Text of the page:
Though it's too early to tell if the video will go viral, the package was enough to get the two women on Wendy Williams's nationally syndicated radio show (with 10 million listeners) and on MTV radio, both airing on February 21. They will kick off their bookstore tour on February 18 at the Fort Bragg, N.C., Army PX, with Files reading from the novel and Murrell performing her single, which Universal will release for radio play on March 14.

The imprint has also distributed 3,000 promotional CDs to bookstores, barbershops and radio stations. In addition to Murrell's R&B single, the disc includes songs by three other debut artists and two excerpts from the novel read by actor Al Jackson. Marketing director Rockelle Henderson came up with the idea of creating a video for the book, and publicity director Gilda Squires ran with it, recruiting Murrell through a friend at Universal, while Files recommended the other singers who contributed.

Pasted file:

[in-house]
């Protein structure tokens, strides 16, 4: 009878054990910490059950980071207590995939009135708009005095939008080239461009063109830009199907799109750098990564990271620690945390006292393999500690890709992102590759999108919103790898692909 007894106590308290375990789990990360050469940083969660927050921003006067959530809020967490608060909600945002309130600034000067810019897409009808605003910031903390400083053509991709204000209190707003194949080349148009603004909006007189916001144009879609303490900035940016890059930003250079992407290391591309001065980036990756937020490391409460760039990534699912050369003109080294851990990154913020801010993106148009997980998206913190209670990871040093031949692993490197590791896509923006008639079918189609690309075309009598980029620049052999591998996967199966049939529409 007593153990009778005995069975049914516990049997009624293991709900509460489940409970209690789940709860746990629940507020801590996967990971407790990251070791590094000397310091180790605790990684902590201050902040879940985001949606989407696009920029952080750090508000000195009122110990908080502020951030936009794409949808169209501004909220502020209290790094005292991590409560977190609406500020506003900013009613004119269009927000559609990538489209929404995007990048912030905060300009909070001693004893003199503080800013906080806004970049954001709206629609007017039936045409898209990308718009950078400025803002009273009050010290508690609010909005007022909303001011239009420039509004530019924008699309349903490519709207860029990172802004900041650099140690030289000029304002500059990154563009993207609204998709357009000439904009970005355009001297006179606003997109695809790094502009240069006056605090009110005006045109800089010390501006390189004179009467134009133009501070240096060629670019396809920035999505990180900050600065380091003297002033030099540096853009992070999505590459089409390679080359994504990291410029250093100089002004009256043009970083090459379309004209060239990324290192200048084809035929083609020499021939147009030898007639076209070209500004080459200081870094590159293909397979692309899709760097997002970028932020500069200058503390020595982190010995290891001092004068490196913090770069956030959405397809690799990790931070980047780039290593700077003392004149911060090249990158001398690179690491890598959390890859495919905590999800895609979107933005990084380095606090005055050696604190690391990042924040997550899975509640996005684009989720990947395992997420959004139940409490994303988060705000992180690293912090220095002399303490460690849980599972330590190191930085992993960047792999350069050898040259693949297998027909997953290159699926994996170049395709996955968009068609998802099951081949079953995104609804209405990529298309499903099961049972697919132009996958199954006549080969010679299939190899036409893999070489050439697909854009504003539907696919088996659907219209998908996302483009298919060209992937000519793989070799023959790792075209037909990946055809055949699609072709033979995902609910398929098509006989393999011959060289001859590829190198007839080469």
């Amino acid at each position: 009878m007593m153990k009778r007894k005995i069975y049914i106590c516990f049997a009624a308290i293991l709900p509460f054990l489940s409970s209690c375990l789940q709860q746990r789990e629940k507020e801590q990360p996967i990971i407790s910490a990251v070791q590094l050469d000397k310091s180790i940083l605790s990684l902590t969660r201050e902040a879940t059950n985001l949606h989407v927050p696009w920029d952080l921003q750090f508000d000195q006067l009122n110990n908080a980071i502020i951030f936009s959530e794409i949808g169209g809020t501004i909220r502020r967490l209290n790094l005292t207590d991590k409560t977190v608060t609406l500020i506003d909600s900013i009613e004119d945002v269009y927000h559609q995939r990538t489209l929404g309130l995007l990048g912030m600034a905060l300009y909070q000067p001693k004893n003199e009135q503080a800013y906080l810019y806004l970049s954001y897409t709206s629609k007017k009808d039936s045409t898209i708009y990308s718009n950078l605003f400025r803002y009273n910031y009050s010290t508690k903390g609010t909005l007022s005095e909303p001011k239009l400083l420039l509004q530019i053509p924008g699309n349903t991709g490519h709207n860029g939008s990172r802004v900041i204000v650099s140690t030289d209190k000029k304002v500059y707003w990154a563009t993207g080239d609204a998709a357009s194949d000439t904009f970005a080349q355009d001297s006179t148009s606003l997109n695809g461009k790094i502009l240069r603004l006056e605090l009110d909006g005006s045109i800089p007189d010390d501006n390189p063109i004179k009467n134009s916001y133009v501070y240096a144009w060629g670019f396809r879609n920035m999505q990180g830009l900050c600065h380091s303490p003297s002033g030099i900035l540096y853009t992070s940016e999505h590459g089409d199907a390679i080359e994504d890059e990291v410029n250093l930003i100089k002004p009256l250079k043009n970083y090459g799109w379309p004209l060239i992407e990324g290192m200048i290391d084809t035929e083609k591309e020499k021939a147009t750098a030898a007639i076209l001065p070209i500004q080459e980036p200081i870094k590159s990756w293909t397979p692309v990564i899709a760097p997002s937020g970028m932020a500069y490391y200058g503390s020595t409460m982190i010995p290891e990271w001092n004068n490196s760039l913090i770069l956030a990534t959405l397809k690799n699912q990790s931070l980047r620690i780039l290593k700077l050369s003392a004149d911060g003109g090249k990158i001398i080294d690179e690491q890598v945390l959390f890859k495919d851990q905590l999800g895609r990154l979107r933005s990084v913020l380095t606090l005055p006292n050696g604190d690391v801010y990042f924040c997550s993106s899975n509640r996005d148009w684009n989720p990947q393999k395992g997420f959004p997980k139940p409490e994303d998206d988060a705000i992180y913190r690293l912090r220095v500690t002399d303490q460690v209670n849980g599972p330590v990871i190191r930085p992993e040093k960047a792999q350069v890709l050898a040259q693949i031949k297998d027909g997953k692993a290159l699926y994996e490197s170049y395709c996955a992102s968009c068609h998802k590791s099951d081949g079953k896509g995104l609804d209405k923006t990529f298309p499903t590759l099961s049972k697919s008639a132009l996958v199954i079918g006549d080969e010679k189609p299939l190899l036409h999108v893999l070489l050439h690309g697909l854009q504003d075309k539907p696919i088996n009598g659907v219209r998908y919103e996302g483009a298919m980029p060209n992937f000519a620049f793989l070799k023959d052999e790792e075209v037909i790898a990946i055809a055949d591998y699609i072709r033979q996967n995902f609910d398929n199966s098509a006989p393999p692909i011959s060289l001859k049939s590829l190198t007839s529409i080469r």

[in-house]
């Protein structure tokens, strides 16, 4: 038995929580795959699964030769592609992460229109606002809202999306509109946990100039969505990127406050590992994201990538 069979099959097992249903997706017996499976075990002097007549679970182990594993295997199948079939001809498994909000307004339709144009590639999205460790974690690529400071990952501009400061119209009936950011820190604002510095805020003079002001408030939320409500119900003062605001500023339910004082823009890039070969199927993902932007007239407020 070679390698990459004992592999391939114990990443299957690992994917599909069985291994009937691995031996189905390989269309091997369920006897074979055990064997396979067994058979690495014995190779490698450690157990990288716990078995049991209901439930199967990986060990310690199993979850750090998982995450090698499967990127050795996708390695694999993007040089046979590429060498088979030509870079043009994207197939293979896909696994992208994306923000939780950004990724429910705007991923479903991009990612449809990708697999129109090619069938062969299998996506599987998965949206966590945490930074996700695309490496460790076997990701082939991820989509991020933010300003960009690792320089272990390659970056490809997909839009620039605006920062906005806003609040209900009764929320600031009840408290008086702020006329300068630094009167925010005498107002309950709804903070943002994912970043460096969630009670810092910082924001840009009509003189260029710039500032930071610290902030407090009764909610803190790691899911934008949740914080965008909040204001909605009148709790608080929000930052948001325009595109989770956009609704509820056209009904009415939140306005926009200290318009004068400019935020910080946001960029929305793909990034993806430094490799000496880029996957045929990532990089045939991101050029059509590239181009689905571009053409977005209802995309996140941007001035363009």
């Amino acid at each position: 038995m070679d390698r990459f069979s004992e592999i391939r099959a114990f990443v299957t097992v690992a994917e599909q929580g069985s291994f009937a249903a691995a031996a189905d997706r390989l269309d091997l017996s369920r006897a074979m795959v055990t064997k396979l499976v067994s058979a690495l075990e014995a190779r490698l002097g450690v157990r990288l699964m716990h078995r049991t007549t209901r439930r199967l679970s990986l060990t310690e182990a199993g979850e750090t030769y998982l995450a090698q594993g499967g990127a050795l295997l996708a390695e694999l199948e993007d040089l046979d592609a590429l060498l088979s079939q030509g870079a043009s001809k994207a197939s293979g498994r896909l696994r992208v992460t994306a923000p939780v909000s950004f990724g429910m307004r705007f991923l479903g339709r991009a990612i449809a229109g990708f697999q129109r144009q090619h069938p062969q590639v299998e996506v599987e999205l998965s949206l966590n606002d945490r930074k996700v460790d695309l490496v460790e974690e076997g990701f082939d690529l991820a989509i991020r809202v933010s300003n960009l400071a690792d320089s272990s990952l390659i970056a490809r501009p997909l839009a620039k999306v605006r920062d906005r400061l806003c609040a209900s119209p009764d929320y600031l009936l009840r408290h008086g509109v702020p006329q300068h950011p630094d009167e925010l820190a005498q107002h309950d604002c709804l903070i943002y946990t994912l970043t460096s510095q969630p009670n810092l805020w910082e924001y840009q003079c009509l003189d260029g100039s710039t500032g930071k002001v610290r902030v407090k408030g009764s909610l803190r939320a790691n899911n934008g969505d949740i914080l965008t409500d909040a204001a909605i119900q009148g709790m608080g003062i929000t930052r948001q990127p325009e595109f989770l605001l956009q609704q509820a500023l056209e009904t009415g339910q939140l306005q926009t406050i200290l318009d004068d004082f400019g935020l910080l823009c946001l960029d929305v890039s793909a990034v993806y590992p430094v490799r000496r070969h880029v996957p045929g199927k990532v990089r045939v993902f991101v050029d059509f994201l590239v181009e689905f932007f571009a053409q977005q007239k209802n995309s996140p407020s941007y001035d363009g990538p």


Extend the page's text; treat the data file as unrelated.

The rarity of the black Canadian blogger

I thought the intro to this article about the lack of black Canadian bloggers to be a little, uh, discordant, but then I visited the author's blog and changed my mind.

Her blog is dope.

But the article raises an interesting issue about this scarcity. Here's the question she poses:

When will Canada have a website comparable to the popular American site,, which lists all American black bloggers?

I'd answer, it can start with just one person. I think that's the beauty of blogging, the viralness (is that word?) of it.

Shout-out to the dopest black canadian literary blogger. You should have been in that article!

Tuesday, February 14, 2006

Relentless Aaron